By Jon Griffin Posted June 18, 2017
In the IT world, there are two interesting approaches to multi-factor authentication (often referred to as 2FA or MFA).
The first of the two approaches is device-level multi-factor authentication. This approach protects your systems by requiring a generated code or token at the time of login. The second is application-level multi-factor authentication. Similarly, this approach protects your applications by requiring another generated code or token at the time of login.
Both of these approaches are valued and serve important purposes. However, they are different, and when examined can offer some insights about what the organization values. For many organizations, the question becomes “Should we use device-level MFA or application-level MFA?”
Security Multiplies With Multi-Factor Authentication
The purpose behind multi-factor authentication has been to dramatically increase security. It is common to see logins that are just a username and password. This is classified as information that somebody knows. If this is compromised, then a hacker has access to the account. There would be no other barrier. The innovation with MFA was adding a second factor to the login credentials. This is classified as something that somebody had. Combined, the user needed to have something that they knew, and something that they had in order to log into an IT resource. This made it far more difficult for a hacker to break into an account, because now if they stole the credentials a user knows, they still have to find out what the code the user has is. This made security much more difficult to breach.
Device (System) Multi-Factor Authentication
Initially, the multi-factor approach was predominantly used with device logins. RSA Security was a pioneer in the space and produced key fobs that had rotating access codes on them. These codes would then be used when logging into a Windows or Linux device. This protected the system from being hacked, and substantially increased security. The RSA key codes were especially valuable for mobile devices such as laptops.
Device-level MFA became extremely popular because of its ability to control the central device that end users leverage to access all of their IT resources. The Windows, Mac, or Linux devices became far more secure, and with the device being the primary conduit to a variety of IT resources, including on-prem and cloud applications, the network, and file storage, it needed to be highly protected. Additionally, with many laptops and desktops housing significant data, processing data and applications exclusively in the cloud was not possible for everything. This is where we saw organizations that believed their user’s devices were valuable, start to adopt device-level MFA, and realize how critical it was.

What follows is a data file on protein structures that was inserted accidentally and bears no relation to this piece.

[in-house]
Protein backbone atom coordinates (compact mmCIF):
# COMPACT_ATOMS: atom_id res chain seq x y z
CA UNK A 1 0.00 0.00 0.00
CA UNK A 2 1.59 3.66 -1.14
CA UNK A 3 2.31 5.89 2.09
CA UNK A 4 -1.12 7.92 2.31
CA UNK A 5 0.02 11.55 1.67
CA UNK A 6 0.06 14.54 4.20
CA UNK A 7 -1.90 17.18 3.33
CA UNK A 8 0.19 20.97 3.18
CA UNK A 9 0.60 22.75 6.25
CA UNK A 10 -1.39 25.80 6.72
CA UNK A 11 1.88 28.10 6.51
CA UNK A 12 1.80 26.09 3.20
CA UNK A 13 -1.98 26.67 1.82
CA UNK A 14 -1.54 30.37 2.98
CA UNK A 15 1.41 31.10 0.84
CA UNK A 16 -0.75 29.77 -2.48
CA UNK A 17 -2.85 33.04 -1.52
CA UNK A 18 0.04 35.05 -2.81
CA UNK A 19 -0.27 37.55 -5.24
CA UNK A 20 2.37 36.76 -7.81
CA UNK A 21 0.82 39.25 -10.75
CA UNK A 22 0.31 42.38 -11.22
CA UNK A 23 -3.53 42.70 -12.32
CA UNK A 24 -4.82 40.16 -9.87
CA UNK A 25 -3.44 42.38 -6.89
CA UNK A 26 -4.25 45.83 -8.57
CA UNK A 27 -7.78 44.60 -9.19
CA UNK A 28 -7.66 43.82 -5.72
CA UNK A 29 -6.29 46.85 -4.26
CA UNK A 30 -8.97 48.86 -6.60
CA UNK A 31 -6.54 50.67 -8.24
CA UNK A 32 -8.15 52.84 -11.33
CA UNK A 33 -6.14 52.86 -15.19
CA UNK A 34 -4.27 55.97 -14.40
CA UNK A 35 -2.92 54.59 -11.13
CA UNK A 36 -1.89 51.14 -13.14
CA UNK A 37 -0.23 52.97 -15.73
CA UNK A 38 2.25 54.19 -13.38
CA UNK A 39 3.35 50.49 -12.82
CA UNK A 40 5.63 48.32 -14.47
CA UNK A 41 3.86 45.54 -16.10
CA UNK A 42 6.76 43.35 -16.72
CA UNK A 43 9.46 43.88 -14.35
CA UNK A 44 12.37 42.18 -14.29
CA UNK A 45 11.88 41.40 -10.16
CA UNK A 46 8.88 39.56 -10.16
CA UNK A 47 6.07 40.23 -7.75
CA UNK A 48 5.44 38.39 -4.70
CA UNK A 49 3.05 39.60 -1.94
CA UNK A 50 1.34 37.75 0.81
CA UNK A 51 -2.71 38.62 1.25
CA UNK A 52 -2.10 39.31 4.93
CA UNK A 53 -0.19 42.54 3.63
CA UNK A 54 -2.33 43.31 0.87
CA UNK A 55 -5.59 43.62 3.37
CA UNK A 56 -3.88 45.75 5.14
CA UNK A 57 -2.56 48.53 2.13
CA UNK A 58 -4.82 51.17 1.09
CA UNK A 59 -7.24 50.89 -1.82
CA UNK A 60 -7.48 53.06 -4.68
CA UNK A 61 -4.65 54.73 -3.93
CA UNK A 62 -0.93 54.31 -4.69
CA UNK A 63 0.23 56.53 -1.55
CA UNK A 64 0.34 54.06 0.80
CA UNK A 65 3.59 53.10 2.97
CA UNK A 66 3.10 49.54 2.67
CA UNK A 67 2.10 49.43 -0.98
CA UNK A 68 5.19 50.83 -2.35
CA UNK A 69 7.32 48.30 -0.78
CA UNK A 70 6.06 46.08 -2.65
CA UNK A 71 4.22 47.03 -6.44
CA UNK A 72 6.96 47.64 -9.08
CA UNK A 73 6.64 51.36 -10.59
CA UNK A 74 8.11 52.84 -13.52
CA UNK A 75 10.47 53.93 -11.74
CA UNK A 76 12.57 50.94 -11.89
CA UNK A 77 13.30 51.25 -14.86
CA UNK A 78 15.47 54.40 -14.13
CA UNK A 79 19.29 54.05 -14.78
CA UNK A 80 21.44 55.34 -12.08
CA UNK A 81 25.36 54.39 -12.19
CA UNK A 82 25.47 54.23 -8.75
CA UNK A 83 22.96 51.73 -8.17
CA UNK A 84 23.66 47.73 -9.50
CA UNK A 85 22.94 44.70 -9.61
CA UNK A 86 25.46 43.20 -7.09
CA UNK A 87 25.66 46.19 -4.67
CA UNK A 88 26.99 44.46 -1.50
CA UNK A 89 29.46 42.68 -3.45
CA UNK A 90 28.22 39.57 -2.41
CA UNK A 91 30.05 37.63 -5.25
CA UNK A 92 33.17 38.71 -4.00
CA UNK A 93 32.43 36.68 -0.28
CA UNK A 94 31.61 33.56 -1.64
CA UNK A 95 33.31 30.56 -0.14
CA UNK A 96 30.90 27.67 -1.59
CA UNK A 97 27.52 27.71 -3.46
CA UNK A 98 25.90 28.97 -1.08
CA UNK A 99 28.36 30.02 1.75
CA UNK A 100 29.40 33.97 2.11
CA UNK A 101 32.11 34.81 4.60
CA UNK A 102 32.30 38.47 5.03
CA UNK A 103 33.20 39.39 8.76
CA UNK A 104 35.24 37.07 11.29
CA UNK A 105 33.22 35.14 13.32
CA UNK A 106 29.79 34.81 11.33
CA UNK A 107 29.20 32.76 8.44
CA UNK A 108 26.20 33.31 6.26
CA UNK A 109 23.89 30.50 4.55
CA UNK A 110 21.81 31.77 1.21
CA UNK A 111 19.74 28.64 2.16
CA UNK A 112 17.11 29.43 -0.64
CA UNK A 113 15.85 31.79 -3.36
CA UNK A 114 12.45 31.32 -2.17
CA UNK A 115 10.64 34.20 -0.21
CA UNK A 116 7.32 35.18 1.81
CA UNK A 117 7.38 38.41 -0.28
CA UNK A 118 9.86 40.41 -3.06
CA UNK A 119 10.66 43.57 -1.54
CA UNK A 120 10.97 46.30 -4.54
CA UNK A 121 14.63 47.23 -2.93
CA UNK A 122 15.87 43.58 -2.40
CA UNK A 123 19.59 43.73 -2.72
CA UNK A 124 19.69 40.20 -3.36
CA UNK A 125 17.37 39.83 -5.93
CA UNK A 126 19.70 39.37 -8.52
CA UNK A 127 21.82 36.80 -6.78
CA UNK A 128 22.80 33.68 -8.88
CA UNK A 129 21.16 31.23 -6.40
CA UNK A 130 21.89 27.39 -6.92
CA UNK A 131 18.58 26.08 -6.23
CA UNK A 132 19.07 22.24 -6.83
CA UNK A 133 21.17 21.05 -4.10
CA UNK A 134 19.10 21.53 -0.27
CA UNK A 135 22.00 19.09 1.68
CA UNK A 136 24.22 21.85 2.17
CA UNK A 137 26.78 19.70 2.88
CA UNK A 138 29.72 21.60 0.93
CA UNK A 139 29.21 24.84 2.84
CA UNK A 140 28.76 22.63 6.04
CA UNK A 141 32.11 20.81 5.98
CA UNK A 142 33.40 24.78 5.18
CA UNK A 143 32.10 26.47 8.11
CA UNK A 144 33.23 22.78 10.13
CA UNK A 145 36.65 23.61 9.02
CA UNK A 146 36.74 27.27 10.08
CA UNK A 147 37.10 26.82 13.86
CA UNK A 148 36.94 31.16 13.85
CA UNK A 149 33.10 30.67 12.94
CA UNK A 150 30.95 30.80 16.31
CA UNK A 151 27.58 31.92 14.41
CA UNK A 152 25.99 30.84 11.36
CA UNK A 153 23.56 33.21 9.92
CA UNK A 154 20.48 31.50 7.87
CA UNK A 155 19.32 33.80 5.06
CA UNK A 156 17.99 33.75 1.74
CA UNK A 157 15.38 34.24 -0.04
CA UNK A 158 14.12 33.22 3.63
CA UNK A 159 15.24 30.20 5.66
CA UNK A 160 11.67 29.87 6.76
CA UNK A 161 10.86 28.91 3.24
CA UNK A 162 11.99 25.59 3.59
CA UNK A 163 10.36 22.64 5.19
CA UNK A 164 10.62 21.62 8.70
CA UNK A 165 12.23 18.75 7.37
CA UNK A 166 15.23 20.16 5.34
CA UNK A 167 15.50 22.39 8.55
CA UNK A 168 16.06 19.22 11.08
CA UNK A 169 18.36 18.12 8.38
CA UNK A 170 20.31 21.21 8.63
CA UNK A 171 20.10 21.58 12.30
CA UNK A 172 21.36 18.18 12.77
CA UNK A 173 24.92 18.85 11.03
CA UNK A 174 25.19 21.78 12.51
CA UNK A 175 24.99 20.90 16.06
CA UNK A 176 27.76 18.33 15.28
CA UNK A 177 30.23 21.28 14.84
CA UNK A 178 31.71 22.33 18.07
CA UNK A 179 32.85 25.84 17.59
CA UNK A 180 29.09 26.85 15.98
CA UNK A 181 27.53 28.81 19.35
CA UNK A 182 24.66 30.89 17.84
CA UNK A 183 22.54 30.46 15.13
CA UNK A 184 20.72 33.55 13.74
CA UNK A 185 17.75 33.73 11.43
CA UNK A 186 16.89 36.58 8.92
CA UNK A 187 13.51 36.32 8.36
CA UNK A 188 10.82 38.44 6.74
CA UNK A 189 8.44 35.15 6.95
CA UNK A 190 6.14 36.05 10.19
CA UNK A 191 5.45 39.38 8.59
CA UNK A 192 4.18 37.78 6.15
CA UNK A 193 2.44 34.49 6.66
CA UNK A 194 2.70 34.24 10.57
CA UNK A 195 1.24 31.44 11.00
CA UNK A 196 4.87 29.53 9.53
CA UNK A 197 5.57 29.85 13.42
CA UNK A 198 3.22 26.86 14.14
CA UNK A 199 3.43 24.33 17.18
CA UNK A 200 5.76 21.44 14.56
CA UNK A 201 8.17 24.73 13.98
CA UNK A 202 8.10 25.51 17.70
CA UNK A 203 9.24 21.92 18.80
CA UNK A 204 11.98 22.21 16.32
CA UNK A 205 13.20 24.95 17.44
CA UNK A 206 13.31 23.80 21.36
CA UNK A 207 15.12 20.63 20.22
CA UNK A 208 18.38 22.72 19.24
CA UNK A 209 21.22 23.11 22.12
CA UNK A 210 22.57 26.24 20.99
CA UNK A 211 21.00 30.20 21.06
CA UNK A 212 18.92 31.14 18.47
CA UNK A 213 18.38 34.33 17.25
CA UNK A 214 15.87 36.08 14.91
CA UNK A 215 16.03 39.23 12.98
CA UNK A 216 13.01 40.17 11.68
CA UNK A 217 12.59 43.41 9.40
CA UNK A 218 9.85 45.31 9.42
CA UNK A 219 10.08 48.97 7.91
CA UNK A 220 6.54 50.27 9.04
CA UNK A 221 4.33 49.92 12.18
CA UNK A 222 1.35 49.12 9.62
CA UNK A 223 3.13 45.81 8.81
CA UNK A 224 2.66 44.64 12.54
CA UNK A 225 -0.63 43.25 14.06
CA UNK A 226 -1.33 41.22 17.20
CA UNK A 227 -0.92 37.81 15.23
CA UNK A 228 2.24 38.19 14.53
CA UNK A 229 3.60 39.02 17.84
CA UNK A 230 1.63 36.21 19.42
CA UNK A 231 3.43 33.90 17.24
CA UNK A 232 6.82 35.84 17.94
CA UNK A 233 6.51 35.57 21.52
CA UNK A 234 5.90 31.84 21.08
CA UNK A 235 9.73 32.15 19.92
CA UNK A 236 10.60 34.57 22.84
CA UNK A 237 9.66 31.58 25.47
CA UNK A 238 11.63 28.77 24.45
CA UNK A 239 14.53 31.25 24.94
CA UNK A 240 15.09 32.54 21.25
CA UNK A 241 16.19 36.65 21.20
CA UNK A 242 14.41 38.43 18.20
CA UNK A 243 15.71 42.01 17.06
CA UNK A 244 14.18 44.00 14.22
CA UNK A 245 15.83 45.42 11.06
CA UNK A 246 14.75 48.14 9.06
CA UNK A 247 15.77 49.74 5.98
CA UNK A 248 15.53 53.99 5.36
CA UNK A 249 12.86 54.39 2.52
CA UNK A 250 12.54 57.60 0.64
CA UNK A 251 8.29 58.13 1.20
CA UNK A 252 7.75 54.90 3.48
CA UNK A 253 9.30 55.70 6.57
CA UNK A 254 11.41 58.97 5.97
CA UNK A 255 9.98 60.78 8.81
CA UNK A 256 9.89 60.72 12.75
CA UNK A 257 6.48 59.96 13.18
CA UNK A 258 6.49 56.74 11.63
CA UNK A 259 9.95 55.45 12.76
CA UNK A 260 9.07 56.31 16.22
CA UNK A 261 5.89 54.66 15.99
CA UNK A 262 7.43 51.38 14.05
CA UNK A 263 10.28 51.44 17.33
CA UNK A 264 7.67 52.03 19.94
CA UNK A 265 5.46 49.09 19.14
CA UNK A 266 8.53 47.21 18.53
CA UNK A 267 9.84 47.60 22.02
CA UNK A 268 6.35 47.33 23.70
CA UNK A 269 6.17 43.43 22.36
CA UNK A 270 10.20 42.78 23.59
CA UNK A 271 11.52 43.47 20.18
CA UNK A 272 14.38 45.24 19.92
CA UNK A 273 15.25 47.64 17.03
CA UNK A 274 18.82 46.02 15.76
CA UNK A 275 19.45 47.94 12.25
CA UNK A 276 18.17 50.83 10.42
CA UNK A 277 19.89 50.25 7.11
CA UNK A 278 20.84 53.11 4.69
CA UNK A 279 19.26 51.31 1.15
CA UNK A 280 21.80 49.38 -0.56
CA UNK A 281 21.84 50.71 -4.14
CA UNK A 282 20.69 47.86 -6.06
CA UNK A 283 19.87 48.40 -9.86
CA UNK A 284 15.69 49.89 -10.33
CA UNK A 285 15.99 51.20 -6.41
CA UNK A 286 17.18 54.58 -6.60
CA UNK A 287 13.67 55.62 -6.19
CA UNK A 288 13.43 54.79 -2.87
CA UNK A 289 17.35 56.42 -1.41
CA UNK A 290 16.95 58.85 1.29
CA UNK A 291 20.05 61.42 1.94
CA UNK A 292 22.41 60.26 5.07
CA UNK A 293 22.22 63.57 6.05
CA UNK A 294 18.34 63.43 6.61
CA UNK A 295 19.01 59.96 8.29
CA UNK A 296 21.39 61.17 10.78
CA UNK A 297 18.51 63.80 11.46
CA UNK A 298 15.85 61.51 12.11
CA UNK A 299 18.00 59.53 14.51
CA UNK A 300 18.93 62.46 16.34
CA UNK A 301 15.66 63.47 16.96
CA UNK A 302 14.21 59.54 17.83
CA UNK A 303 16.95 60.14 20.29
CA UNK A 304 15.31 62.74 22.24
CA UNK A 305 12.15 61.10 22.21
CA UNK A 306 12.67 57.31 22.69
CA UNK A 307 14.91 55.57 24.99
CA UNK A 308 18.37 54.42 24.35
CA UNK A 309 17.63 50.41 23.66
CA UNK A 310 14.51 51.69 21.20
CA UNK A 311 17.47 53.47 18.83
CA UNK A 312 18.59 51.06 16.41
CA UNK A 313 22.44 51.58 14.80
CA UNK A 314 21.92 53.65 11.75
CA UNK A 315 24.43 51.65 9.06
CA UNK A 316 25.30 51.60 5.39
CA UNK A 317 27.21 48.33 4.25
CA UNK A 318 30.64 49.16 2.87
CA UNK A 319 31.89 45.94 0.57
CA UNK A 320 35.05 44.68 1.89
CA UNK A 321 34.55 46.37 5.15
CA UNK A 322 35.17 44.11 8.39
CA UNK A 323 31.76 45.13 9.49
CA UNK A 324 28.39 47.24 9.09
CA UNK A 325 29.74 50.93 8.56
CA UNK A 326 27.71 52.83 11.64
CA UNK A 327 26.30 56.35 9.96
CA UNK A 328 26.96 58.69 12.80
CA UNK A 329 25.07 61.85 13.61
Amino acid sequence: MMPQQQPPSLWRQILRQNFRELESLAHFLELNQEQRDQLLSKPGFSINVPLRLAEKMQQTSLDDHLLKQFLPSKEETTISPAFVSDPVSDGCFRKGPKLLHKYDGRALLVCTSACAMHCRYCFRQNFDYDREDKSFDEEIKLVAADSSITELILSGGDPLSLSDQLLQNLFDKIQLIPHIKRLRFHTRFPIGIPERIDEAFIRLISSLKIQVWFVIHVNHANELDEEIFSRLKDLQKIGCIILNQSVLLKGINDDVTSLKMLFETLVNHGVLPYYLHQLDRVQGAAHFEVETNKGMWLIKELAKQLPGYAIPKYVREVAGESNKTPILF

Application Multi-Factor Authentication
After seeing the popularity of multi-factor authentication with systems, the concept of MFA was also extended to various applications. The early implementations of these application-based MFA’s were centered on banking for consumers, however since then application-level MFA has been greatly expanded. This level of MFA can be driven by developers providing applications, or by IT administrators via a single sign-on solution where users enter a captive portal and then gain access to the site from that central location. That user portal is often a central point of control, and with that, an added MFA token can help control access. This approach is particularly valuable to organizations that have users accessing cloud applications from a variety of different systems, like having shared machines in the office or different machines at work and home.
Device MFA versus App MFA
Both device-level multi-factor authentication and application-level multi-factor authentication are valuable tools for IT organizations. Their use depends on what is most critical for your organization. If you would like to learn more about whether device MFA or app MFA is right for you, drop us a note. Alternatively, take a look at JumpCloud’s device-level MFA for Mac and Linux, and our application-level MFA into the JumpCloud portal. Both could offer great value to your security.